KUNM-FM: Peter O'Dowd



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There's a battle under way in Arizona to stop the demolition of a home designed by Frank Lloyd Wright. The legendary architect lived his later years outside of Phoenix. And in 1952, he designed the Spiraling House for his son.

Now, the architectural community is trying to save it as Peter O'Dowd reports from member station KJZZ.

It's been a record hot summer in many cities across the nation. Phoenix is no exception. This Sonoran Desert metropolis already records more days over 100 degrees than any other major U.S. city. Now, climate models predict Phoenix will soon get even hotter.

A hotter future may mean a more volatile environment — and along with it, natural disasters, greater pressure on infrastructure, and an increased physical toll on city residents.

On the western edge of Phoenix, it's easy to find vast tracts of empty land once prepped for two-by-fours and work crews. Utility stanchions emerge like errant whiskers from the desert floor.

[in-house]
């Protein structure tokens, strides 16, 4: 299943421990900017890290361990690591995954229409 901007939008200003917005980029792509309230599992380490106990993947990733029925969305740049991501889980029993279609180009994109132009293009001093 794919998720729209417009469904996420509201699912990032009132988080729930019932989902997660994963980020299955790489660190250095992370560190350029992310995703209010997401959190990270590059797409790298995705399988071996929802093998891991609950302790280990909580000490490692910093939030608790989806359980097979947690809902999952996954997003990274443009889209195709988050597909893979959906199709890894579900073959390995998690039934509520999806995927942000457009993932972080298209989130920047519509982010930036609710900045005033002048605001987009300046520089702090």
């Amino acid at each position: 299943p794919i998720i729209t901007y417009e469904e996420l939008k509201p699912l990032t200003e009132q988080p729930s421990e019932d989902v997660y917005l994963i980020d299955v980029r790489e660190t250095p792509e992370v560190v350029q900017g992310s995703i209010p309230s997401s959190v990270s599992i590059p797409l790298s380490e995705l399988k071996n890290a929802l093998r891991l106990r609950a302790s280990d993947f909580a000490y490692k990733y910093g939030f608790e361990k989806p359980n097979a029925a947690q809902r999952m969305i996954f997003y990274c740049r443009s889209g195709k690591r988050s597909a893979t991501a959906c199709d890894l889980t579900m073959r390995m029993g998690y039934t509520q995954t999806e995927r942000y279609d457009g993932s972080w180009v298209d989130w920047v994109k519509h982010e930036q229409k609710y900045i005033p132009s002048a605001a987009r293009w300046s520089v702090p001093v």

This is the land of zombie subdivisions. Some experts believe up to 1 million dirt lots in central Arizona were in some stage of approval for new homes when the market crashed.

"It's tragic," says Realtor Greg Swann. "It's heartbreaking."

Urban planners are floating a radical solution for areas like this. It's known as "smart decline."



First Solar, viewed as the golden child of the solar industry, hold its quarterly call today with nervous investors. They're on edge because the Arizona-based company announced a CEO shake-up late last month and have said almost nothing publically since then. From member station KJZZ in Phoenix, Peter O'Dowd reports.